Richard Petty’s Superbird

1970 Plymouth Superbird NASCAR

Offered by Mecum | Harrisburg, Pennsylvania | July 13-August 3, 2019

Photo – Mecum

Well here’s something you don’t see every day: an actual ex-Richard Petty be-winged Superbird. Plymouth built the Superbird in the hopes of dominating NASCAR. Also, it had the intended effect of luring Richard Petty back to driving Chrysler products, as he had jumped ship in 1968 to go run Fords.

This Superbird was restored by the Pettys and has apparently been authenticated as the real deal, though he likely ran multiple cars throughout the season as this is described as the superspeedway and large oval car. Petty won 18 races in 1970, leading to the huge wing and other aero effects being quickly banned from competition.

Power is from a 426ci Hemi V8 that was built by Petty Enterprises, which means it is probably producing more than the 425 horsepower quoted by the factory. The top speed of these cars is over 190 mph, which is pretty impressive if you consider the gearing the street cars had.

This piece of NASCAR history should draw inspired bidding. Click here for more info and here for more from this sale.

AAR ‘Cuda

1970 Plymouth ‘Cuda AAR

Offered by Mecum | Indianapolis, Indiana | May 16, 2019

Photo – Mecum

The Plymouth Barracuda was only built between 1964 and 1974, but it stands among the best muscle cars of the era. While Hemi ‘Cudas and Hemi ‘Cuda convertibles are certainly cool, the AAR is really, really cool. And so is its corporate cousin: the Dodge Challenger T/A.

What it amounted to was essentially an option package. It was supposed to be a street version of the ‘Cuda Trans-Am racing car that was campaigned by Dan Gurney’s All American Racers, hence the AAR designation. They were all powered by 5.6-liter (340) V8s equipped with the “Six Pack” of three two-barrel carburetors. Output was rated at 290 horsepower.

Only available in 1970, the cars could be had in a variety of wild colors, and all of them had a flat black hood and side graphics. This one is finished in Moulin Rouge. Only 2,724 examples were built in a two-month production run. Mecum has a rare estimate on this one: $60,000-$70,000. Click here for more info and here for more from Mecum in Indy.

Update: Sold $53,900.

Plymouth Asimmetrica

1961 Plymouth Asimmetrica Roadster by Ghia

Offered by RM Sotheby’s | Monterey, California | August 24-25, 2018

Photo Courtesy of RM Sotheby’s

While based on one of their chassis, this is no hum-drum Plymouth Valiant. This car, dubbed “Asimmetrica” for its asymmetrical design, was one of the last projects kicked off between Chrysler and Ghia during Virgil Exner‘s design reign at Chrysler. Or, at least that’s the thought. Some people say this was a Ghia thing all around.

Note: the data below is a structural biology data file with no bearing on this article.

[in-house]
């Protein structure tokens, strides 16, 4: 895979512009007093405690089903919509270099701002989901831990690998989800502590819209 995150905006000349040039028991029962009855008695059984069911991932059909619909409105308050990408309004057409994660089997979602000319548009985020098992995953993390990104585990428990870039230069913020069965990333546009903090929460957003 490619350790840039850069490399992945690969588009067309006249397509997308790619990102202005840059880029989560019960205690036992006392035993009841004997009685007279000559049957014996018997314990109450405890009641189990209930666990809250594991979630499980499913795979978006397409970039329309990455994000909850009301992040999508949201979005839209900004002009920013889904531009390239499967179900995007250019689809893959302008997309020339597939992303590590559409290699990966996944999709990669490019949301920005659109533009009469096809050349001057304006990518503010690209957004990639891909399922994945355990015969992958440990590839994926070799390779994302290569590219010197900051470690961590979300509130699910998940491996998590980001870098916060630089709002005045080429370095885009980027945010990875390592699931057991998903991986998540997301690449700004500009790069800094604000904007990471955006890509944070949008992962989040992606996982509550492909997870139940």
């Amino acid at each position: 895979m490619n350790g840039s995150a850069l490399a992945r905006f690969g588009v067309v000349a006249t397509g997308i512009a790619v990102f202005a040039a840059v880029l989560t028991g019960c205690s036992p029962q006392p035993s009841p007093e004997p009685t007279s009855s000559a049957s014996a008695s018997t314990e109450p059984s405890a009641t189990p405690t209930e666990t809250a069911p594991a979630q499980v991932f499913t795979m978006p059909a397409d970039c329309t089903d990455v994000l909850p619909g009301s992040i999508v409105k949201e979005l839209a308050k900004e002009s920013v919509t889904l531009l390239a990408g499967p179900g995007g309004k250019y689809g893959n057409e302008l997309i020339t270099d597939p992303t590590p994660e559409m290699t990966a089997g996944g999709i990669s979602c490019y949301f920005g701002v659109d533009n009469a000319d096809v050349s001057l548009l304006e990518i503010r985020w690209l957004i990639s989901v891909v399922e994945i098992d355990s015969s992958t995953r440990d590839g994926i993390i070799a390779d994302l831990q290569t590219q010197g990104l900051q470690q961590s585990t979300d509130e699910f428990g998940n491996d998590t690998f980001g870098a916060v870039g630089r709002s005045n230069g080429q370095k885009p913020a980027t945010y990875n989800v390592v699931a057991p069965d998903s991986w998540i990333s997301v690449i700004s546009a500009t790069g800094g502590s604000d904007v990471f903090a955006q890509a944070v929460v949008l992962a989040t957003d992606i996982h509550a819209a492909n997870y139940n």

Built as kind of a successor to the Plymouth XNR Concept, this was supposed to be a “more realistic” car that could actually be built in limited numbers and sold to the general public. Yes, this was the restrained version. The plan was to build a run of 25 of these, but it’s thought that only two were ever made.

Power comes from a NASCAR-spec 2.8-liter Hyper-Pak slant-six making 101 horsepower. Displayed at the 1961 Turin Motor Show and, later, the Geneva Show, this example was purchased off the Geneva stand by novelist Georges Simenon. Acquired and restored by the Blackhawk Collection in 1989, the current owner purchased the car in 2000. A wild example of unrestrained early 60s design, it should bring decent money in Monterey. Click here for more info and here for more from this sale.

Update: Sold $335,000.

June 2018 Auction Results

Bonhams leads off our June results rundown with their Aston Martin sale, held in Reading, England, this year. The top sale was this 1965 Aston Martin DB5 Convertible for $1,179,543.

Photo – Bonhams

Another convertible, the DB MK III we featured, sold for $523,694. Click here for more results.

Next up, H&H Classics at the Motor Sport Hall of Fame. The overall top sale was this 1960 Bentley S2 Continental Drophead Coupe that brought $146,421. The GSM Delta we featured failed to meet its reserve. Click here for complete results.

Photo – H&H Classics

Onward to Mecum in Denver. The VW Samba Bus was the third top seller, bringing $118,250. The #1 sale was this resto-mod 1970 Plymouth Barracuda Convertible (in Plum Crazy!) for $181,500.

Photo – Mecum

The Asquith Shetland brought $13,200. Click here for more results.

Osenat held back-to-back sales, one of which appeared to be a collection of old cars recently pulled out of a large warehouse. There was some interesting stuff here and the largest sale was this 1931 Renault Type TG1 Nervastella Sport Sedan by Million-Guiet. It went for $148,031. Click here for more results.